Chilhowee Park

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This article is about the park in Knoxville. For the adjacent neighborhood of the same name, see Chilhowee Park (neighborhood).
Entrance along Magnolia Avenue

Chilhowee Park is a public park, fairgrounds and exhibition venue in Knoxville, Tennessee, United States, located off Magnolia Avenue in East Knoxville. Developed in the late 19th century, the park is now home to the Tennessee Valley Fair, and hosts several dozen expositions annually. The park covers 81 acres (33 ha), and includes a 57,100-square-foot (5,300 m2) pavilion, a 1910-era bandstand, a 4,500-seat amphitheater, and a 3-acre (1.2 ha) lake, Lake Ottosee. The park is also home to a science museum, the East Tennessee Discovery Center.

The land that became Chilhowee Park was initially part of a dairy farm purchased by Professor Fernando Cortes Beaman (1836–1911) in 1875.[1] In the late 1880s, Beaman converted part of the farm into a park with the construction of dance pavilions and mineral springs. In 1890, William Gibbs McAdoo extended trolley tracks along Magnolia Avenue all the way to the park, connecting it with Downtown Knoxville.[1] Later that year, the Lake Park Springs Addition Company, which had been formed by Beaman and several partners to develop the adjacent Chilhowee Park neighborhood,[2] purchased the park.

In 1910 and 1911, Chilhowee Park hosted the two Appalachian Expositions, which were held to demonstrate progress in Southern industry.[3] Former president Theodore Roosevelt spoke at the 1910 exposition, and President William Howard Taft spoke in 1911.[1] The expositions featured a large exhibit hall designed by architect John R. Graf,[4] a Tennessee marble bandstand designed by architect R. F. Graf, and a building constructed by Knoxville College students to exhibit the city's African American history.[1] The expositions saw the first airplane and zeppelin flights in East Tennessee,[1] and helped boost the careers of local artists Lloyd Branson and Catherine Wiley.[5][6] In 1913, the park hosted the National Conservation Exposition, which promoted environmental conservation in Southern Appalachia.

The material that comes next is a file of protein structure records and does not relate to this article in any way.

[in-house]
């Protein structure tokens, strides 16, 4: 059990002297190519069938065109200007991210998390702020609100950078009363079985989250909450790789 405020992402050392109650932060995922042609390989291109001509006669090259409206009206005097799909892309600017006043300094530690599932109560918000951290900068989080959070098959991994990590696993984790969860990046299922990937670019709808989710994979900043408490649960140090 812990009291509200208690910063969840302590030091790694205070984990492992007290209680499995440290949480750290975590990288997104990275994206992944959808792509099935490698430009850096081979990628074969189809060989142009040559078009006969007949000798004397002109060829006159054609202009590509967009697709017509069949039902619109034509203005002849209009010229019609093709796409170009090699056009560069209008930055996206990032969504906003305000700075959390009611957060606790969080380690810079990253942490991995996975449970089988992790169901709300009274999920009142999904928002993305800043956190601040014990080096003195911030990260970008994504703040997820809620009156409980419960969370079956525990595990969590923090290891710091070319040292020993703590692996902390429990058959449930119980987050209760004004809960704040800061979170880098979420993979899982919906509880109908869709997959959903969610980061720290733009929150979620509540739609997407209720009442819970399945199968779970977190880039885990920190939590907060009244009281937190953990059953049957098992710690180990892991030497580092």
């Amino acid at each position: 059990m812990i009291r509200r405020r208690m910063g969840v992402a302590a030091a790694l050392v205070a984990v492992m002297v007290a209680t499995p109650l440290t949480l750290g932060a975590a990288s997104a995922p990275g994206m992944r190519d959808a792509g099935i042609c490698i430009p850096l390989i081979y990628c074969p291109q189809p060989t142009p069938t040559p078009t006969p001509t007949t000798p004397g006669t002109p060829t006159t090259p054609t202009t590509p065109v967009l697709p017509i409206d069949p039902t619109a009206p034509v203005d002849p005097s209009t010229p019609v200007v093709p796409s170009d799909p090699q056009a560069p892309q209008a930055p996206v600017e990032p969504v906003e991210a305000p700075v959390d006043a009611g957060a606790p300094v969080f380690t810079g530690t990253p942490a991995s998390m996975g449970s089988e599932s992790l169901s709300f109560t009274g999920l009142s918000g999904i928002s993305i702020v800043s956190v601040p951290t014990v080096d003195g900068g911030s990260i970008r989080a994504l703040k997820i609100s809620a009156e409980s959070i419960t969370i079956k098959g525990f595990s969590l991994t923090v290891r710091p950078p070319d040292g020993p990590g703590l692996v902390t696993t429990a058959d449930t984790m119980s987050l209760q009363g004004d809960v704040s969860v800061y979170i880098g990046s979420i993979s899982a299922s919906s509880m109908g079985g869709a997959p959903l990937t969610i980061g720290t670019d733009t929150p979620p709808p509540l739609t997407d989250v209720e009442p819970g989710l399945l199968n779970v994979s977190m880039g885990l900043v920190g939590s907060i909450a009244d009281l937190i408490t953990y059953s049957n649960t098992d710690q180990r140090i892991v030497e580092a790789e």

Furniture store magnate James G. Sterchi purchased Chilhowee Park in 1920, and leased it to the East Tennessee Division Fair (the forerunner of the Tennessee Valley Fair).[1] In 1926, the City of Knoxville purchased the park, and continued the lease. In the 1930s, Joe "Smoky" Ellison opened one of Knoxville's first bowling alleys at the park.[1] Jazz musician Louis Armstrong performed at Chilhowee Park in February 1957. During his performance, an unknown person tossed a stick of dynamite from the window of a car in an unsuccessful attempt to disrupt the event.[7]

References[edit]

  1. ^ a b c d e f g Becky French Brewer and Douglas Stuart McDaniel, Park City (Arcadia Publishing, 2005), pp. 7, 31-32, 40-51.
  2. ^ Brewer and McDaniel, p. 55.
  3. ^ Robert Lukens, Appalachian Exposition of 1910. Tennessee Encyclopedia of History and Culture, 2009. Retrieved: 9 February 2013.
  4. ^ East Tennessee Historical Society, Lucile Deaderick (ed.), Heart of the Valley: A History of Knoxville, Tennessee (Knoxville, Tenn.: East Tennessee Historical Society, 1976), pp. 47-50.
  5. ^ James Hoobler, Lloyd Branson. Tennessee Encyclopedia of History and Culture, 2009. Retrieved: 9 February 2013.
  6. ^ Elizabeth Moore, Anna Catherine Wiley. Tennessee Encyclopedia of History and Culture, 2009. Retrieved: 9 February 2013.
  7. ^ Clive Webb, Rabble Rousers: The American Far Right in the Civil Rights Era (Athens, Georgia: University of Georgia Press, 2010), p. 48.

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Coordinates: 35°59′54″N 83°53′07″W / 35.9983°N 83.8853°W / 35.9983; -83.8853